The Constitutional Court held that a direct constitutional right to receive a reimbursement from one’s health insurance for treatments not generally covered is an exception and has to be narrowly interpreted. The Court reiterated that such a constitutional right derives from the principle of general freedom of action (art. 2 ¶ 1), the social state principle (arts. 20 & 28), and the right to life (art. 2 ¶ 2, sentence 1) codified in the German Basic Law. (Id. at 22; Basic Law for the Federal Republic of Germany (May 23, 1949), BGBl. I at 1, as amended, GERMAN LAWS ONLINE (unofficial English translation).) According to the Court, the constitutional right to reimbursement only exists if the patient’s statutory health insurance does not cover any treatment methods for the patient’s life-threatening or generally fatal disease. Moreover, the therapy chosen by the patient must promise more than just an abstract chance of recovery; there must be a possibility supported by evidence that it will at least positively impact the symptoms of the disease. In addition, the right to reimbursement for such a treatment is limited to near-death, individual emergency situations.  (BVerfG, supra, at 22.)  Without such an emergency situation, the Court stated, there are no sufficient grounds to override the legislative discretion to set out the conditions for statutory health insurance.  (Id. at 25.)  In the Court’s view, the applicant did not sufficiently substantiate that such an emergency situation existed.  (Id. at 26.)

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Brazil: Federal Supreme Court Rules All Couples Have the Same Inheritance Rights

(May 17, 2017) In a ruling issued on May 10, 2017, the Brazilian Federal Supreme Court (Supremo Tribunal Federal, STF) determined that, for the purpose of inheritance rights, “stable unions” and marriages have the same legal value, providing partners in stable unions the same rights as those of  married persons.  (STF, Recurso Extraordinário (RE) 646721, STF website.)  In a related ruling, the STF further determined that, for the purposes of inheritance rights, the equivalence of partners in a stable union and married persons also includes homosexual couples. (STF, RE 878694 (May 10, 2017), STF website; Felipe Pontes, STF: União Estável e Casamento São Iguais para Herança, Incluindo Homoafetivos, AGÊNCIA BRASIL (May 10, 2017).)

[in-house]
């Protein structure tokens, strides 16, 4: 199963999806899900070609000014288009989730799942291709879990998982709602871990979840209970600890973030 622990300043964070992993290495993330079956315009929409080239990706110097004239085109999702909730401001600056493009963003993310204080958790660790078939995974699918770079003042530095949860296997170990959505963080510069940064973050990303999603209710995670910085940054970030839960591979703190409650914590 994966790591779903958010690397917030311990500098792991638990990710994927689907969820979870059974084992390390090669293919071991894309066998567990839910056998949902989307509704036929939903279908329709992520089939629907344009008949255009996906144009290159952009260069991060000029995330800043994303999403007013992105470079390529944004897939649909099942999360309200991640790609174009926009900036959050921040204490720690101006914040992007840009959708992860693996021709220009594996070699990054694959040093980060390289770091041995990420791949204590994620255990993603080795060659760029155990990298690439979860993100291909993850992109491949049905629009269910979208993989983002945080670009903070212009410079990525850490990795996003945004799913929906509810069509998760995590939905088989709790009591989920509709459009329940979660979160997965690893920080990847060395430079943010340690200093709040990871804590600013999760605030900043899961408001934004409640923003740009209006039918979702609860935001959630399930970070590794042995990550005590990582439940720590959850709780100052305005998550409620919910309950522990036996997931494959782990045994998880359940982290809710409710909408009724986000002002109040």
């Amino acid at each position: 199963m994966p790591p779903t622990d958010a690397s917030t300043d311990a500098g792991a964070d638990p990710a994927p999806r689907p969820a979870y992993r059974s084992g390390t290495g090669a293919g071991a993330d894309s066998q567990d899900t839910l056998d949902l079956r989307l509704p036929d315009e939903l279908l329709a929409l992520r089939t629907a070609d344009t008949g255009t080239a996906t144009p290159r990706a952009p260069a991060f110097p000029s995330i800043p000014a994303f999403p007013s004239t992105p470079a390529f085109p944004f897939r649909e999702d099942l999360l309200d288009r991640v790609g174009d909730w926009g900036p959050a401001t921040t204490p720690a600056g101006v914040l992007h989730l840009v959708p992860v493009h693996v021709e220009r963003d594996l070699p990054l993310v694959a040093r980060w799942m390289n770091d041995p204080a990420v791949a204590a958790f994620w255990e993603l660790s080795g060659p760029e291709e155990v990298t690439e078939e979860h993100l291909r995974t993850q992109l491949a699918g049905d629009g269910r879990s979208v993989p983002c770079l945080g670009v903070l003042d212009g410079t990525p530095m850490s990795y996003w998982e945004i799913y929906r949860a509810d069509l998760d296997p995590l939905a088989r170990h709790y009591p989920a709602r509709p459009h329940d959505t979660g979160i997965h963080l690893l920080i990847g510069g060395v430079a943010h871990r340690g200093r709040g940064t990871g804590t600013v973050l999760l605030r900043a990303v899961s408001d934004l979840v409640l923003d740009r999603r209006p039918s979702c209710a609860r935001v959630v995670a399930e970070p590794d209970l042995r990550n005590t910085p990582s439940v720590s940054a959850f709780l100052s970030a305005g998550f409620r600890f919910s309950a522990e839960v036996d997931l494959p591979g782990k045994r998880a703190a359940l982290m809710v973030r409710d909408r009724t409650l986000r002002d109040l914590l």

In addition, the STF determined that the decision has general repercussions and applies to all inheritance disputes in the different instances of the courts.  According to the ruling putting stable unions and marriages on the same legal footing, article 1,790 of the Civil Code, which determined different rules for inheritance in the case of stable unions, is considered unconstitutional.  (Pontes, supra; Código Civil, Lei No. 10.406, de 10 de Janeiro de 2002, PLANALTO.)

Stable Union

Article 1,723 of the Brazilian Civil Code recognizes as a family entity a stable union between a man and a woman that is configured in a public, continuous, and lasting relationship for the purpose of forming a family.  (Código Civil, art. 1,723.)

Extraordinary Appeal (Recurso Extraordinário)

An extraordinary appeal is an appeal filed with the Federal Supreme Court contesting the decision (acórdão) of a lower tribunal that contradicts a constitutional norm, declares unconstitutional a federal law or treaty, or considers valid a law or act of a local government contested under the Constitution.  Its main purpose is to preserve the violated constitutional provision.  (4 MARIA HELENA DINIZ, DICIONÁRIO JURÍDICO 77 (2005).) 

General Repercussion (Repercussão Geral)

Constitutional Amendment No. 45 of December 30, 2004, included as a prerequisite for the admission of an extraordinary appeal the requirement that the constitutional question being raised present an issue with general repercussions. (Emenda Constitucional No. 45, de 30 de Dezembro de 2004, PLANALTO.)

In order for the Federal Supreme Court to examine the admissibility of an extraordinary appeal, which may be rejected only by agreement of two-thirds of its members, the appellant must demonstrate the general repercussions of the constitutional questions argued in the case, as provided by law.  (Constituição Federal, art. 102 § 3, PLANALTO.)